I am on a zero hours contract and have been laid off, what should I do?

You may be eligible for Universal Credit to help with your living cost, this includes help towards your rent. You can phone the Universal Credit helpline 0800 328 5644.

You will have to apply as a couple if you and your partner live together but you do not need to be married.

You should also apply for Council Tax Reduction.

I am self-employed and am not earning enough to pay my bills?

You may be eligible for Universal Credit to help with your living costs, this includes help towards your rent. You can phone the Universal Credit helpline 0800 328 5644.

You'll have to apply as a couple if you and your partner live together but you don't need to be married.

You should also apply for Council Tax Reduction.

Important information for self-employed residents

Normally if you are self-employed and have low income levels your Universal Credit entitlement may be calculated using an assumed level of earnings, called a minimum income floor.

It's based on what an employed person on minimum wage would expect to earn in similar circumstances. If you earn more than this, then your Universal Credit amount is based on your actual earnings.

The government however has temporarily removed this minimum income floor and will calculate your Universal Credit based on your actual earnings.

I am off sick with COVID-19, what are the rules?

As part of the Government's strategy to support people affected by COVID-19, the DWP is making a number of changes to its benefit processes to ensure people who need financial help have access to the benefit system. Find out what support is available for employees, benefits claimants and businesses.

I have less income this month and cannot pay my rent?

Whether your landlord is a private or social landlord, it is important that you keep in touch with them and let them know if you are going to miss a payment or not be able to pay the full amount.

The DWP can help with living and rent costs and you should claim Universal Credit. 

You can also check whether you're eligible for the Tenant Grant Fund. 

What should I do if the money I receive towards my rent doesn't cover the full rent charge? 

You should make an application for Discretionary Housing Payments (DHP).

To be considered for a DHP you must either be:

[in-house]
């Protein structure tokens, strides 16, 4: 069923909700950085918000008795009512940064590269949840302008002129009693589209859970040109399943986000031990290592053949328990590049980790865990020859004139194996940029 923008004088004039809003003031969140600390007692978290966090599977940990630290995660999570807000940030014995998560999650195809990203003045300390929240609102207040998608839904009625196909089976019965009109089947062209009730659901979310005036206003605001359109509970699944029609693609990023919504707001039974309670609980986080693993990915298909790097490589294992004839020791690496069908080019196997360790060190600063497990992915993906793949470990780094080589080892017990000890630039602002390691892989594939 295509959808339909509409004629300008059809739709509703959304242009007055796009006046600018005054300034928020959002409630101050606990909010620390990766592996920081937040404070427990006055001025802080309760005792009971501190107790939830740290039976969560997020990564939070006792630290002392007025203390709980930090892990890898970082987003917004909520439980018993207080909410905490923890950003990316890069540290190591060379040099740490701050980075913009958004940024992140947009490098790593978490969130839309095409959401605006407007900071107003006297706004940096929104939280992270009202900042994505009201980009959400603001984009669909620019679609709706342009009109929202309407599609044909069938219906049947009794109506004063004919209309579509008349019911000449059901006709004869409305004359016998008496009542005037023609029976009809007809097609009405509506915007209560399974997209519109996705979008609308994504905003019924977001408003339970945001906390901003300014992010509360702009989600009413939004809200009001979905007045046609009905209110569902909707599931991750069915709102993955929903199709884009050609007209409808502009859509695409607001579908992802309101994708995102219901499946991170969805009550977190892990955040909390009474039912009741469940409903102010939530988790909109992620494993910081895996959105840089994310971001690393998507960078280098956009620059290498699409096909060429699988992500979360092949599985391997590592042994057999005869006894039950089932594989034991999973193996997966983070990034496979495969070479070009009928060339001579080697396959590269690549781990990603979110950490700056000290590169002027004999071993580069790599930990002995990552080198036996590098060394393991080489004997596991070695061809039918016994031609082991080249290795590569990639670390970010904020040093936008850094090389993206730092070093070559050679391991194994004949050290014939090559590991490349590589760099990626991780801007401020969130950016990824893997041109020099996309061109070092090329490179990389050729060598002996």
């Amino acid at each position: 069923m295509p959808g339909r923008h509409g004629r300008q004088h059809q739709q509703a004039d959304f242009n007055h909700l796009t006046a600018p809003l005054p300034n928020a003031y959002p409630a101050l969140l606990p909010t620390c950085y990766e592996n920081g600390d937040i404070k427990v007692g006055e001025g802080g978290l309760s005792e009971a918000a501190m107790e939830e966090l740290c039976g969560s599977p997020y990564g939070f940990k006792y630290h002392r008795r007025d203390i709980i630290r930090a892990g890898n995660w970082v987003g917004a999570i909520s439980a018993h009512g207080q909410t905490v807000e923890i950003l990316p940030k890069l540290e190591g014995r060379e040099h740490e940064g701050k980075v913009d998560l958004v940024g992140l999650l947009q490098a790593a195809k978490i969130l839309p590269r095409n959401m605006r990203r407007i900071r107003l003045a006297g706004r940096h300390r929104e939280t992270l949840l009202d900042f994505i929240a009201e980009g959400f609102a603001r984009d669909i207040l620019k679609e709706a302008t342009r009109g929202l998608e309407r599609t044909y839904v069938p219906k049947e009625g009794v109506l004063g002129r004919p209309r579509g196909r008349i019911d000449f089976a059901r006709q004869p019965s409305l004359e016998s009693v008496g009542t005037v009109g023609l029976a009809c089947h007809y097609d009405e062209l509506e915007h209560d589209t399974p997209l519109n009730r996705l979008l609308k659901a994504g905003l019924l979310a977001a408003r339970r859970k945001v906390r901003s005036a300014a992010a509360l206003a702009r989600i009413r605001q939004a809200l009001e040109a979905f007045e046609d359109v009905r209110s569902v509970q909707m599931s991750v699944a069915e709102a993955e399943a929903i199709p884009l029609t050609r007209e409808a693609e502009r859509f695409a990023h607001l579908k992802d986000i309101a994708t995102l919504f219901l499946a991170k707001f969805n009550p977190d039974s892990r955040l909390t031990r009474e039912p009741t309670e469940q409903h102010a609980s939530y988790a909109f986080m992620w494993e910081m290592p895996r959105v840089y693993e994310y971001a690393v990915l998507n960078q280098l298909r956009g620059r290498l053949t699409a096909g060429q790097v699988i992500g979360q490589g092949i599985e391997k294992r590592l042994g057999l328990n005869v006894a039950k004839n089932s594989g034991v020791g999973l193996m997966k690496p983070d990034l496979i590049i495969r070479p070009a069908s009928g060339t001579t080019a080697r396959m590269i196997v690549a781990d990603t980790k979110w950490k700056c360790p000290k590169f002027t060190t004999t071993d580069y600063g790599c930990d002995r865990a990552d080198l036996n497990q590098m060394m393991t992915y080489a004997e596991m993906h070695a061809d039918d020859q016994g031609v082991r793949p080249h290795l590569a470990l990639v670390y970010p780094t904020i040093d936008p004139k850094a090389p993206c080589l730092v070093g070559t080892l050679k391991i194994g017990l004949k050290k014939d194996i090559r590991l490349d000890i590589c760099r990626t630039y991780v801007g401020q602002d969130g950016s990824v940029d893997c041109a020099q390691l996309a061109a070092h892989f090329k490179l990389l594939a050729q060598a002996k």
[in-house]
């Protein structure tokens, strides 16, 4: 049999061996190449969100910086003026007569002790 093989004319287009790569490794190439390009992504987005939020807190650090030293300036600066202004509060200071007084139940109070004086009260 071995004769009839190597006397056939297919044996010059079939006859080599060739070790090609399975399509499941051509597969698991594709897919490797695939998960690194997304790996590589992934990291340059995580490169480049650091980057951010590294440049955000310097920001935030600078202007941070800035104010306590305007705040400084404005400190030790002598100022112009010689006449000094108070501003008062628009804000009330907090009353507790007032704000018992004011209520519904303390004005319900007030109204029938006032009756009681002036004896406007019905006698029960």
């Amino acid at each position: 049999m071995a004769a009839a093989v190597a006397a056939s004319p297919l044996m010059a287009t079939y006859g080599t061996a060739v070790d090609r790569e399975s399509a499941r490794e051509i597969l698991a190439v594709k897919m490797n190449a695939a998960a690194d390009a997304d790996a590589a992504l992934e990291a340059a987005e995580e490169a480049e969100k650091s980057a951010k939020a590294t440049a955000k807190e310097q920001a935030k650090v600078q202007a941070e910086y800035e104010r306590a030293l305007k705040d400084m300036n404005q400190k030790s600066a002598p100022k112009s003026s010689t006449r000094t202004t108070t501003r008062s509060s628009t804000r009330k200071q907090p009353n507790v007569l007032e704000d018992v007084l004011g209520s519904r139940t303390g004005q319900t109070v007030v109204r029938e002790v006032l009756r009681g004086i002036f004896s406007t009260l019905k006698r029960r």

• entitled to some Housing Benefit from us
  • getting Universal Credit that includes something towards your housing costs

My landlord is going to evict me because I won't be able to pay my rent this month, what should I do?

Whether your landlord is a private or social landlord, it's important you keep in touch with them and let them know if you're going to miss a payment, or not be able to pay the full amount.

The DWP can help with living and rent costs and you should claim Universal Credit.

If legal action is being taken against you because you owe money, get free support and advice from:

I can't pay my mortgage, what should I do? 

You should contact your mortgage provider as soon as possible to discuss a payment holiday.

How do I get help to pay mortgage interest?

If you're a home owner getting certain income related benefits, you might be eligible for the Support for Mortgage Interest (SMI) scheme. This is help towards interest payments on:

  • your mortgage
  • loans you've taken out for certain repairs and improvements to your home

You can get legal advice from the Scottish Government website. 

Pregnancy and Baby Payment

The Government has a Pregnancy and Baby Payment to help eligible families with the expenses of having a new child. 

Scottish Child Payment

The Government has introduced a Scottish Child Payment to provide help towards the cost of supporting your family.

Open letter from Minister

Read the open letter from Kevin Stewart, Minister for Local Government, Housing and Planning to social housing tenants in Scotland. You can also download a large print version.